"Honesty is hardly ever heard
And mostly what I need from you"
We can blame it all on Judge Ito.
One of the worst moves in American judicial history was Judge Lance Ito's decision to allow the OJ Simpson murder trial in 1995 to be televised. Making a bad idea worse, Ito went on The Tonight Show and other entertainment programs like a small-time comic trying to work his way to Vegas.
The OJ Simpson trial was the precursor of the modern reality television series. Take OJ one step further and 20 years later, we have Jersey Shore and Duck Dynasty.
Actually the Simpson trial was more like Ozzy Osbourne's reality show. One famous person, surrounded by not-so-famous people, who are all thrust into primetime.
Santayana said that those who do not learn from the mistakes of history are destined to repeat them. Judge Ito was obviously not a history scholar. America had an early lesson with the 1954 Sam Sheppard murder trial that unrestrained media can result in justice being skewed.
After the Sheppard trials, televisions were basically banned from the courtroom until Judge Ito made his horrible decision.
And American justice changed for the worse.
A jury consultant who does extensive survey research said that the OJ Simpson trial completely changed how Americans thought about trial lawyers. The Simpson trial featured a ton of courtroom stunts, like the prosecutor attempting to get Simpson to try on bloody gloves from the murder scene (that one backfired on him) and the defense playing the "race card" by accusing one of the police officers of racism.
The American public came away with an overwhelming conclusion: Trial lawyers were sleazy tricksters. Furthermore, the research revealed something more shocking.
Not only did they think that lawyers played sleazy tricks, they concluded that those who did not "play the game" and pull stunts were lousy lawyers.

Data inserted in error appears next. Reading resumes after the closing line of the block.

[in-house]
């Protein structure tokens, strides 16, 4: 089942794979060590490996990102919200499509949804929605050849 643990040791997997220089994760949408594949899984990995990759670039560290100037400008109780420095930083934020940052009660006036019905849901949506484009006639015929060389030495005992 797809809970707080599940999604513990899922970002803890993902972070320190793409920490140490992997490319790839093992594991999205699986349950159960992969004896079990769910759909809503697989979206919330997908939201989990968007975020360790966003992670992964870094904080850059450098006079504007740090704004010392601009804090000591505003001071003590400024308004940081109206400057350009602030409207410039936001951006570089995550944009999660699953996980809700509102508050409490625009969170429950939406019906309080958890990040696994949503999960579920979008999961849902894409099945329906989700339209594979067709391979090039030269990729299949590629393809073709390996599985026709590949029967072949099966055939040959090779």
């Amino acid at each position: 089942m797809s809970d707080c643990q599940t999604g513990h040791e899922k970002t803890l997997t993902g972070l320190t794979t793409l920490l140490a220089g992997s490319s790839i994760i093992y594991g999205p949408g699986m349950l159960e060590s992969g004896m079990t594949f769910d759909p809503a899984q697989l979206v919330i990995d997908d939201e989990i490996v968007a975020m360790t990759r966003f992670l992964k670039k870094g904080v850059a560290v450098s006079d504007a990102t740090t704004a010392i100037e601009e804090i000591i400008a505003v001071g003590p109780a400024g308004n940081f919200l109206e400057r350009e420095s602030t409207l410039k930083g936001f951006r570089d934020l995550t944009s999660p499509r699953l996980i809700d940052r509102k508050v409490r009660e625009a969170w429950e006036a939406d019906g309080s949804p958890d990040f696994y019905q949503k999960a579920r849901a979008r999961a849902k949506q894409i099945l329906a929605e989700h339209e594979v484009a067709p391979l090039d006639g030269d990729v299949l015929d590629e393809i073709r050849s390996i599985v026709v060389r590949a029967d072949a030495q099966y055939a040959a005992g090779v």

Just like the trend in American elections where government leaders are reduced to using "gotcha" commercials, locking in on trivial issues and distorting the truth in order to get elected, it's easy for trial lawyers to fall into the same pitfalls.
Like Wall Street, Washington and in many forms of business, there are lawyers who look at the short term and think that bending the rules works for them. After the Simpson trial, you saw more and more attorneys trying funny courtroom stunts, playing to the camera and using distasteful advertising to get attention.
It hasn't worked. Jury verdicts are down in many jurisdictions. A number of states have spawned litigation to make it tougher for injured people to have access to the justice system. A very well-organized and well-financed political machine that wants to limit the income of trial lawyers, who are one of the biggest groups to contribute to political campaigns, can easily point to the trial lawyer stereotypes and use it to promote limiting legislation.